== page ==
Corrosion allowance
Typical Pipe Corrosion

Corrosion Allowance for Steel

The corrosion allowance for steel in piping systems is determined by several factors, including the type of steel, service environment, operating conditions, and expected service life. Industry standards and codes, like ASME B31.3, provide guidelines for specifying this allowance in the design and construction of process piping systems.

ASME B31.3 recommends a minimum allowance of 1.6 mm (1/16 inch) for carbon steel piping in typical process applications. However, the actual corrosion allowance needed can vary depending on specific service conditions and is determined by the piping design engineer in collaboration with the process engineer.

In more corrosive service environments, such as those involving saltwater or acidic solutions, a higher corrosion allowance may be necessary. The expected service life of the piping system is also considered when determining the corrosion allowance.

It is important to emphasize that this allowance is designed to provide a safety margin for the piping system and should be carefully incorporated into the system’s design and construction. The corrosion allowance is a critical factor in ensuring the reliability and safety of piping systems throughout their anticipated service life.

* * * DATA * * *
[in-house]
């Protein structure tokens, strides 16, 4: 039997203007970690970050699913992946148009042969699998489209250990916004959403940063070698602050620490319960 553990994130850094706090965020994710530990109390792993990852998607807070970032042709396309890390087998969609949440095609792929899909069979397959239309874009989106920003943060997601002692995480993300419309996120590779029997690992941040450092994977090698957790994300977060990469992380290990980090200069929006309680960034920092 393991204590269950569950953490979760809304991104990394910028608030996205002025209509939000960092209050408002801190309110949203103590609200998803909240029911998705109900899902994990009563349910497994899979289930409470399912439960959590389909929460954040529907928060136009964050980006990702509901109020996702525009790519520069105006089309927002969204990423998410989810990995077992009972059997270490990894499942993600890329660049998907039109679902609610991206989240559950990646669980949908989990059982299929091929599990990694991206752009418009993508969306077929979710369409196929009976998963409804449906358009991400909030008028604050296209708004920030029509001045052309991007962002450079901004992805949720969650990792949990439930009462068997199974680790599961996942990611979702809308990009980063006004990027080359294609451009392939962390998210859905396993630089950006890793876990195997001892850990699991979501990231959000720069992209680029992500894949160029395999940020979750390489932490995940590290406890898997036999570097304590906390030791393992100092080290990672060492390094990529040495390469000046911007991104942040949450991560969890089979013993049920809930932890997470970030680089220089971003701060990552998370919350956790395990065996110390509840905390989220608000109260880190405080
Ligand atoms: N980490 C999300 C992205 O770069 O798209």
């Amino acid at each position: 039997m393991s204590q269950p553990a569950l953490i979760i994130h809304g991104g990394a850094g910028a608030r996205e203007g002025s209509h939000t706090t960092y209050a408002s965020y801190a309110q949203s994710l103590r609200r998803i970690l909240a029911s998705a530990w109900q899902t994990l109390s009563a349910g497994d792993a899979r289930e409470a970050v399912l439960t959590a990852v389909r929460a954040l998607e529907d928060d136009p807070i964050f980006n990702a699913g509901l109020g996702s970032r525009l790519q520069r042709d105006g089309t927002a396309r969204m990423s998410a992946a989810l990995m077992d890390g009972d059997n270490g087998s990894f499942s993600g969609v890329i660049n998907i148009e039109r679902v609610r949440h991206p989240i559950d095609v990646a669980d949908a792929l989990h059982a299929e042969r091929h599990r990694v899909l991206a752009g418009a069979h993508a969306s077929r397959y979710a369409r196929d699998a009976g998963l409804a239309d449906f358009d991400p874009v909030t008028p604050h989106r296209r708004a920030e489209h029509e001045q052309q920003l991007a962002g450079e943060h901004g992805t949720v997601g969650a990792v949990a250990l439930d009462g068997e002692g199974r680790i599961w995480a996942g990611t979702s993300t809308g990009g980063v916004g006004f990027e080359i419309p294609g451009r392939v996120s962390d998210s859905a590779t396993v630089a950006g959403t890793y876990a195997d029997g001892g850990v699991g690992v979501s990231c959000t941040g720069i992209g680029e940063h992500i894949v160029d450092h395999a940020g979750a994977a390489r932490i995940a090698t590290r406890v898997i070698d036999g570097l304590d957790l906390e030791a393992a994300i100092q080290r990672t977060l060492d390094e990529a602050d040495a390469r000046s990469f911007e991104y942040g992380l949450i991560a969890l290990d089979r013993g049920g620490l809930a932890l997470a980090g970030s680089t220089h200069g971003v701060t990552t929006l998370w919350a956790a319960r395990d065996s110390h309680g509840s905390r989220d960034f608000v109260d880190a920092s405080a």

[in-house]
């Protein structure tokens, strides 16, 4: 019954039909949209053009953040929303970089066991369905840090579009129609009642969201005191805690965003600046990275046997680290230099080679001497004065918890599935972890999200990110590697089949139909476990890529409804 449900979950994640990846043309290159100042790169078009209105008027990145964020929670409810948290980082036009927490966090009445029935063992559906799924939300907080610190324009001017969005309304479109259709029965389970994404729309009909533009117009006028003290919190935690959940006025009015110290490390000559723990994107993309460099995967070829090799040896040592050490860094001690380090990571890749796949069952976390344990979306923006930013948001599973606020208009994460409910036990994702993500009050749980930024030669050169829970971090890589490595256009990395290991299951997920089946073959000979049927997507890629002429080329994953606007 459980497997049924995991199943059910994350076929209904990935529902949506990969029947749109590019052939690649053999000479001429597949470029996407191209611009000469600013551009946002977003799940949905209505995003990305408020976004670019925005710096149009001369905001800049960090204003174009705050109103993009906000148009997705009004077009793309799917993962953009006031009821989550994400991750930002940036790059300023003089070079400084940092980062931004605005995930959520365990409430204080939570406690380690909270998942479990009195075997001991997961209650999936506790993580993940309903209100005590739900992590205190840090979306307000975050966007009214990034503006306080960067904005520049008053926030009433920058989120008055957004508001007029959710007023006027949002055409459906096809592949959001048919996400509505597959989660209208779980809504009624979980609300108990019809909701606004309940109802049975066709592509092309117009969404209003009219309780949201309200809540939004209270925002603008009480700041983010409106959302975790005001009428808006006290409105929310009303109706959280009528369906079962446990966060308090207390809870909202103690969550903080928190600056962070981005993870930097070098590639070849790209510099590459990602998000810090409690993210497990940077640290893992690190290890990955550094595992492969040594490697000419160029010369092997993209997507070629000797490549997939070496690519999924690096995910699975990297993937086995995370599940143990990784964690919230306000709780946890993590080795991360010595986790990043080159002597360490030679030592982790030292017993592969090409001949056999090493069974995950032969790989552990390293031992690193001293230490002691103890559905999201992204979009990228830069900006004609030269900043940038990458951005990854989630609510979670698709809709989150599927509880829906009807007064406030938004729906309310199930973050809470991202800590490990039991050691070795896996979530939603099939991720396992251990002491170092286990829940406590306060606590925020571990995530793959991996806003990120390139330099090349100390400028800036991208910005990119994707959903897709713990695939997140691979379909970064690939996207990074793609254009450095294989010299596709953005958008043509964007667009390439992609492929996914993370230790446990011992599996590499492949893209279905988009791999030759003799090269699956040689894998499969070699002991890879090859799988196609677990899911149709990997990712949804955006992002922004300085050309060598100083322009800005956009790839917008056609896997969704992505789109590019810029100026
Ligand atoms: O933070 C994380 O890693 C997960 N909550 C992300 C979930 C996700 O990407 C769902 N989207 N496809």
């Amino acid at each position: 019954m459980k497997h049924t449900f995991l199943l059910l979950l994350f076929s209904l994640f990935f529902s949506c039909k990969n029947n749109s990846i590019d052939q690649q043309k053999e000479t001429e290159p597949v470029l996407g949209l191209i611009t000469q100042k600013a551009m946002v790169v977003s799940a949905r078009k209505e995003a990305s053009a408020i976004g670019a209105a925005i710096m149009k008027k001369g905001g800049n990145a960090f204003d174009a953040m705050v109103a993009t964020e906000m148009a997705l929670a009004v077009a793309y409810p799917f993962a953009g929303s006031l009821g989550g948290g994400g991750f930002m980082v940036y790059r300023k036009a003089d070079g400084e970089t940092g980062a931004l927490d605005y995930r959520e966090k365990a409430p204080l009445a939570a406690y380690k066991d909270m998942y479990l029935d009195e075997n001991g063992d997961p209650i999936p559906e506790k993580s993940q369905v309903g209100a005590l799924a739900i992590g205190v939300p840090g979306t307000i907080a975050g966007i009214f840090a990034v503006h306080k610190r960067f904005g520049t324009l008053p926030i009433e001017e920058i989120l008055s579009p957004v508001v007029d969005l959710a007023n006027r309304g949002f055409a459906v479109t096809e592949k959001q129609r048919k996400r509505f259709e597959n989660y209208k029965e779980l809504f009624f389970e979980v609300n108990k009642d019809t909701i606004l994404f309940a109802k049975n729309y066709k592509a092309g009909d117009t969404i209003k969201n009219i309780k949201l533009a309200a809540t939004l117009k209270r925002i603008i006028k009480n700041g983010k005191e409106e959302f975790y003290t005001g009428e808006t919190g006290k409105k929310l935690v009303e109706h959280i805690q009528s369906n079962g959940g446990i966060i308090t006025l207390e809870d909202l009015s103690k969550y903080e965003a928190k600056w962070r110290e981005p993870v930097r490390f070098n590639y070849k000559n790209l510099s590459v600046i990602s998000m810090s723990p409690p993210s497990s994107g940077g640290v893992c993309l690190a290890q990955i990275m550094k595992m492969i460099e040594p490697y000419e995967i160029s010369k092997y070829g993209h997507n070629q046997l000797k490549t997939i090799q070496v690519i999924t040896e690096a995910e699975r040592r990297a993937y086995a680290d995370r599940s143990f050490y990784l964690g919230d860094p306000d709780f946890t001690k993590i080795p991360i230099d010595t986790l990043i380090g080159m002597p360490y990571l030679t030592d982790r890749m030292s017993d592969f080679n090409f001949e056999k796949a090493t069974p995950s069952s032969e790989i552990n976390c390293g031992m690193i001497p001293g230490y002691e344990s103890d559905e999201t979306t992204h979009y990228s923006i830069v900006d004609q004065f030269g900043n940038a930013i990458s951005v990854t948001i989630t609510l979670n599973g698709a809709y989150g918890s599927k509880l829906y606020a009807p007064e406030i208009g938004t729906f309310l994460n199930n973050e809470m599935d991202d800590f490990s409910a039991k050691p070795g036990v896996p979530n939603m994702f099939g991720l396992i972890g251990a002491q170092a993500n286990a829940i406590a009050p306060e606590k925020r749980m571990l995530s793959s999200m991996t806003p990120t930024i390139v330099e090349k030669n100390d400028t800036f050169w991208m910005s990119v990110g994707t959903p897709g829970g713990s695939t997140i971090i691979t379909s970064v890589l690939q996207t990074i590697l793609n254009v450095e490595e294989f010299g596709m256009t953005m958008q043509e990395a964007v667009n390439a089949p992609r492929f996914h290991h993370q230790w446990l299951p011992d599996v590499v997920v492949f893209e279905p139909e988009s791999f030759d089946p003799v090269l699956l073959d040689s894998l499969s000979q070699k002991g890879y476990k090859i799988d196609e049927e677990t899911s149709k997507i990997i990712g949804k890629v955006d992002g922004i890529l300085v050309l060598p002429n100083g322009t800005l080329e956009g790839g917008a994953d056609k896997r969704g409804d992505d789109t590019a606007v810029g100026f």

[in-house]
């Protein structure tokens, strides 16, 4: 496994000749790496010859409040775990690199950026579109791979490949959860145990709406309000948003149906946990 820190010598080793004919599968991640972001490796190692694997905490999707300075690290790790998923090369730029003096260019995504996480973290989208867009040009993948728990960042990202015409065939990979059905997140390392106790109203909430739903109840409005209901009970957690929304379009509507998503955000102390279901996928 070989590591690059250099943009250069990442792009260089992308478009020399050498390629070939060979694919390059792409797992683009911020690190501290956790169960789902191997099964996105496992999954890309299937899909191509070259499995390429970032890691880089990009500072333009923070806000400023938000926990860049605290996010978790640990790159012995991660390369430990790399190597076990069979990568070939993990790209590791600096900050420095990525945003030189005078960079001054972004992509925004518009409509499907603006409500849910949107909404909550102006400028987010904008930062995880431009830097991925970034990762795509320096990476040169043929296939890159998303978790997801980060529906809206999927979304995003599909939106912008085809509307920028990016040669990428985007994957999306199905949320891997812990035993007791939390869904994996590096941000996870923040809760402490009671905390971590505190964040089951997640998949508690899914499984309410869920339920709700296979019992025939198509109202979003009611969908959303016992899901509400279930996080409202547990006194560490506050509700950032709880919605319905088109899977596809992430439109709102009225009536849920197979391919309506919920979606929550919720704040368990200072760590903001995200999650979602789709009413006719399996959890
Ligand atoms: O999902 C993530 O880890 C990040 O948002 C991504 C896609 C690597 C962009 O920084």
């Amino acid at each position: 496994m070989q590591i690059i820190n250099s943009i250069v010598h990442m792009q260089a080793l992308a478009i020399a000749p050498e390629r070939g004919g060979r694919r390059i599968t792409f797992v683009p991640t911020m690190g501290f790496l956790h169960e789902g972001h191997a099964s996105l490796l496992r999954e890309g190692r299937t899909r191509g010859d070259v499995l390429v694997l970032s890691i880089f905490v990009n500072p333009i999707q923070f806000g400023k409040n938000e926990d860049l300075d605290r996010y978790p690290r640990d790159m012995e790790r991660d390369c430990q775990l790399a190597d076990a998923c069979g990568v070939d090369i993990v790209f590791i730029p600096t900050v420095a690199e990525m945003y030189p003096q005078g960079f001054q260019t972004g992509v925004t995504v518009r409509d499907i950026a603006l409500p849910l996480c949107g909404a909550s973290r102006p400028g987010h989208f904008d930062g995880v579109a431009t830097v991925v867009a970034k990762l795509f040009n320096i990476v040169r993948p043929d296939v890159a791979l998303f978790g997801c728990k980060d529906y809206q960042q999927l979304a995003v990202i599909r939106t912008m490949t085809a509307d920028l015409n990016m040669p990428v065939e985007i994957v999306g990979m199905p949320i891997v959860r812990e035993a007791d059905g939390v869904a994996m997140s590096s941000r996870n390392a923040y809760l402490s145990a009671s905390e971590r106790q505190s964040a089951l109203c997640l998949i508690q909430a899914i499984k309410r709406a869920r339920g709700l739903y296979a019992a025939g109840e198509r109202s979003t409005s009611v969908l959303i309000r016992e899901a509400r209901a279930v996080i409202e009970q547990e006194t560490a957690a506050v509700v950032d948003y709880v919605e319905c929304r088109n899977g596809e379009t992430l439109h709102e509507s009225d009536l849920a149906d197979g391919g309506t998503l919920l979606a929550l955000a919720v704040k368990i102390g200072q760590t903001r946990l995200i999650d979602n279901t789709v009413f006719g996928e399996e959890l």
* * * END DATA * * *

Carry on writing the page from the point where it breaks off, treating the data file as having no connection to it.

In the case of stainless steel (SS), Duplex Stainless Steel (DSS), and PE/Roto-lined carbon steel pipes, their allowance is typically considered zero. However, there may be instances where a corrosion allowance is necessary for SS or DSS materials.

According to ISO 21457, commonly used allowance values for pipes are as follows:

  • 1.0 mm to 1.5 mm for non-corrosive service
  • 3.0 mm for mildly corrosive service
  • 6.0 mm for severely corrosive service.
Example of Corrosion Allowance
Example of Corrosion Allowance

Effect of Corrosion Allowance in Pipe Stress Analysis

The corrosion allowance has significant implications for pipe stress analysis in several ways:

  1. Wall Thickness: The inclusion of corrosion allowance increases the overall wall thickness of the pipe, which can affect the stress levels within the pipe. If the pipe is already designed to operate close to its maximum allowable stress, the additional thickness from the corrosion allowance may reduce the available stress capacity. This is accounted for in the ASME B31.3 code equations, where sustained stresses consider a reduction in wall thickness due to the corrosion allowance. However, during expansion stress calculation, the corrosion allowance is not subtracted.
  2. Weight and Support Requirements: The additional weight resulting from the corrosion allowance can impact the support requirements for the pipe. The added weight may necessitate additional supports or modifications to existing supports to accommodate the increased load.

Considering the influence of this allowance on pipe stress analysis is crucial. The piping design engineer should carefully consider the specific service conditions and expected service life of the system to design and determine an appropriate corrosion allowance. This ensures that the piping system can withstand applied loads without exceeding allowable stresses. By incorporating this allowance into stress analysis, the reliability and integrity of the piping system can be effectively maintained.